In 2019 I went to Highlander for the first time to attend their Homecoming event. My dad had been at Highlander seeking potential beneficiaries decades ago but while I had heard about the venerable movement center for years, I’d never been. It ended up being an incredible experience to spend time in a place steeped in a tradition of activism, resistance and deep commitment to grassroots organizing. I met extraordinary people, and made deep, meaningful connections. I’ve wanted to go back ever since and hope that I’ll be able to participate in future gatherings, either in person or virtually.
[Jenn Meeropol with beneficiary mom at Highlander Center]
I started this blog thinking that fifteen years deserved fifteen memories, but I’m wordy and I didn’t want this post to go on forever, so instead I decided to share the previous 10 memories in some detail with the following five additional memories shared in much less detail (in most cases because I or someone else at the RFC has written about them before).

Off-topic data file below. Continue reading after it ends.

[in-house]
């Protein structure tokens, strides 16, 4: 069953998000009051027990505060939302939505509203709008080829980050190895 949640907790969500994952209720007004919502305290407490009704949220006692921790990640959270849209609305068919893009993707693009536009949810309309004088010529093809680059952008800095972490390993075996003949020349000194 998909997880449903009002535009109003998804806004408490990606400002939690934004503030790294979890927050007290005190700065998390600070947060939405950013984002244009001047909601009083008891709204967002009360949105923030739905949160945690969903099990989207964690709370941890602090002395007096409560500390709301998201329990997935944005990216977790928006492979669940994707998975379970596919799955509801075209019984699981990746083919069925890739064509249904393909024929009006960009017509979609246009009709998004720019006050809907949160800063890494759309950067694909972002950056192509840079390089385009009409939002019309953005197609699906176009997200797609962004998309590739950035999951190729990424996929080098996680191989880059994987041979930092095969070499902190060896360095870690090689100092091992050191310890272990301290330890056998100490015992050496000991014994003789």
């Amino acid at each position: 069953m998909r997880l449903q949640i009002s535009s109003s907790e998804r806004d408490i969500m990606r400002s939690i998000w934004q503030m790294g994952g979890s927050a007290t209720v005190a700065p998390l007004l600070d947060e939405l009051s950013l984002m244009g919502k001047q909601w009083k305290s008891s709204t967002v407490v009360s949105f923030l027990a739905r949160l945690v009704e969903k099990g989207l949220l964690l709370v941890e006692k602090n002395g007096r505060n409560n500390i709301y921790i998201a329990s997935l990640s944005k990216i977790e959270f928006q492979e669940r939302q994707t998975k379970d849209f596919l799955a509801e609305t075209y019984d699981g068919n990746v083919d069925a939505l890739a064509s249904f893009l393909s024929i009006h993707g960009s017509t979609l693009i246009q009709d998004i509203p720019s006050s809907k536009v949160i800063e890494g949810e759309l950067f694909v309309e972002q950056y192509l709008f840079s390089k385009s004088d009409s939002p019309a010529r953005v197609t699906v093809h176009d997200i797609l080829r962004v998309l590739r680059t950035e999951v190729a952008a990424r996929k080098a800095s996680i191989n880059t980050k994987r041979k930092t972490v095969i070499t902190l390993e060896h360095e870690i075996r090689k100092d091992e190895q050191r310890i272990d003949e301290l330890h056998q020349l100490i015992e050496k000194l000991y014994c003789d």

11. Finally seeing Angels in America with the RFC staff in the summer of 2018 (I wrote a blog about the experience: https://www.rfc.org/blog/article/2285)
12. The media frenzy surrounding the release of the grand jury testimony by Ruth Greenglass and others in 2008 and of David Greenglass’ testimony in 2015 following his death. Read more about both at https://www.rfc.org/blog/article/2057 and https://nsarchive2.gwu.edu/news/20150714-Rosenberg-spy-case-Greenglass-testimony/)
13. Everything about the Exonerate Ethel campaign: from the months of prep to the launch to the excitement of the Change.org and RootsAction petitions going live and seeing hundreds and then thousands of signatures pour in to the media frenzy on December 1st 2016 as my dad and uncle brought their petition to the gates of the White House (learn more about the Exoneration campaign at https://www.rfc.org/exonerate-ethel)
14. Before there was an Exoneration campaign, there were two proclamations honoring Ethel Rosenberg issued by the New York City Council and the Manhattan Borough President on Ethel Rosenberg's 100th birthday, September 28, 2015. https://www.rfc.org/rosenberg-case/overview
[Michael, Robert & Jennifer Meeropol at 2015 Proclamation event, NYC]